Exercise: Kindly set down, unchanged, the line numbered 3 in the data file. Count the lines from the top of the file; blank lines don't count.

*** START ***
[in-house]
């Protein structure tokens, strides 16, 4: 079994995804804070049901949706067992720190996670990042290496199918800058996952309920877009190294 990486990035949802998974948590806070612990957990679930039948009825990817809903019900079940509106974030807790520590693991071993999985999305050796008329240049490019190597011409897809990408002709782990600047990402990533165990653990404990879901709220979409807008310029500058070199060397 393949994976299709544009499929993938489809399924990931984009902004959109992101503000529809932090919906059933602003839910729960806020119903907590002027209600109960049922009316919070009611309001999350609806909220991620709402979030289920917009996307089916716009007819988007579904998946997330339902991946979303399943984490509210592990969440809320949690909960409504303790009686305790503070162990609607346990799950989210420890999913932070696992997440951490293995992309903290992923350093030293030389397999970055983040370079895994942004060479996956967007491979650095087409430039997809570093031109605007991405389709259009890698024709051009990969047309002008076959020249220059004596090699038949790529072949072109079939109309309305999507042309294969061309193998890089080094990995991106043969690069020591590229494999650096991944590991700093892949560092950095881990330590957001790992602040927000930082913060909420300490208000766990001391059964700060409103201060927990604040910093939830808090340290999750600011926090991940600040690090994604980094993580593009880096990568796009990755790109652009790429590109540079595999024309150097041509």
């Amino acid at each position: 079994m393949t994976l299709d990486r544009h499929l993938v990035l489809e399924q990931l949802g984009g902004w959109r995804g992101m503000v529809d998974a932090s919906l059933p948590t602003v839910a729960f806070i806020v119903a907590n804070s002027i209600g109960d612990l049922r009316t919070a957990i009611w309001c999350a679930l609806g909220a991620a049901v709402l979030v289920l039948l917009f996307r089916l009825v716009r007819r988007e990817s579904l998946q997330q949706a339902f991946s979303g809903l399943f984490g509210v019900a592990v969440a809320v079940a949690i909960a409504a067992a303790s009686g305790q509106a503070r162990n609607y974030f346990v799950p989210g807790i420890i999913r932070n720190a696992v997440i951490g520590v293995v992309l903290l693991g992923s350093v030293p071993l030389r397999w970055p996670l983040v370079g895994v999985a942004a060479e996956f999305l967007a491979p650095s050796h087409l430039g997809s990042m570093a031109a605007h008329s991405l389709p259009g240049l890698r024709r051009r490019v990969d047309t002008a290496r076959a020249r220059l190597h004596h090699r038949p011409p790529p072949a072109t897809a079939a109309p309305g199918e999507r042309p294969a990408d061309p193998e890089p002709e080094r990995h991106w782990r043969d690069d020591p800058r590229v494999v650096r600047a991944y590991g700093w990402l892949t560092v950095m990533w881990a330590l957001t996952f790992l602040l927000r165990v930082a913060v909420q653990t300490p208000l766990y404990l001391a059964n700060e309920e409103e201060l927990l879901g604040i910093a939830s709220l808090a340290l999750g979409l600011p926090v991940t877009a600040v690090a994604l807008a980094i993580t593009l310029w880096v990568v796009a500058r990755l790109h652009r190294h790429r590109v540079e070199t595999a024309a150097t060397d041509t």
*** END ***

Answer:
């Amino acid at each position: 079994m393949t994976l299709d990486r544009h499929l993938v990035l489809e399924q990931l949802g984009g902004w959109r995804g992101m503000v529809d998974a932090s919906l059933p948590t602003v839910a729960f806070i806020v119903a907590n804070s002027i209600g109960d612990l049922r009316t919070a957990i009611w309001c999350a679930l609806g909220a991620a049901v709402l979030v289920l039948l917009f996307r089916l009825v716009r007819r988007e990817s579904l998946q997330q949706a339902f991946s979303g809903l399943f984490g509210v019900a592990v969440a809320v079940a949690i909960a409504a067992a303790s009686g305790q509106a503070r162990n609607y974030f346990v799950p989210g807790i420890i999913r932070n720190a696992v997440i951490g520590v293995v992309l903290l693991g992923s350093v030293p071993l030389r397999w970055p996670l983040v370079g895994v999985a942004a060479e996956f999305l967007a491979p650095s050796h087409l430039g997809s990042m570093a031109a605007h008329s991405l389709p259009g240049l890698r024709r051009r490019v990969d047309t002008a290496r076959a020249r220059l190597h004596h090699r038949p011409p790529p072949a072109t897809a079939a109309p309305g199918e999507r042309p294969a990408d061309p193998e890089p002709e080094r990995h991106w782990r043969d690069d020591p800058r590229v494999v650096r600047a991944y590991g700093w990402l892949t560092v950095m990533w881990a330590l957001t996952f790992l602040l927000r165990v930082a913060v909420q653990t300490p208000l766990y404990l001391a059964n700060e309920e409103e201060l927990l879901g604040i910093a939830s709220l808090a340290l999750g979409l600011p926090v991940t877009a600040v690090a994604l807008a980094i993580t593009l310029w880096v990568v796009a500058r990755l790109h652009r190294h790429r590109v540079e070199t595999a024309a150097t060397d041509t």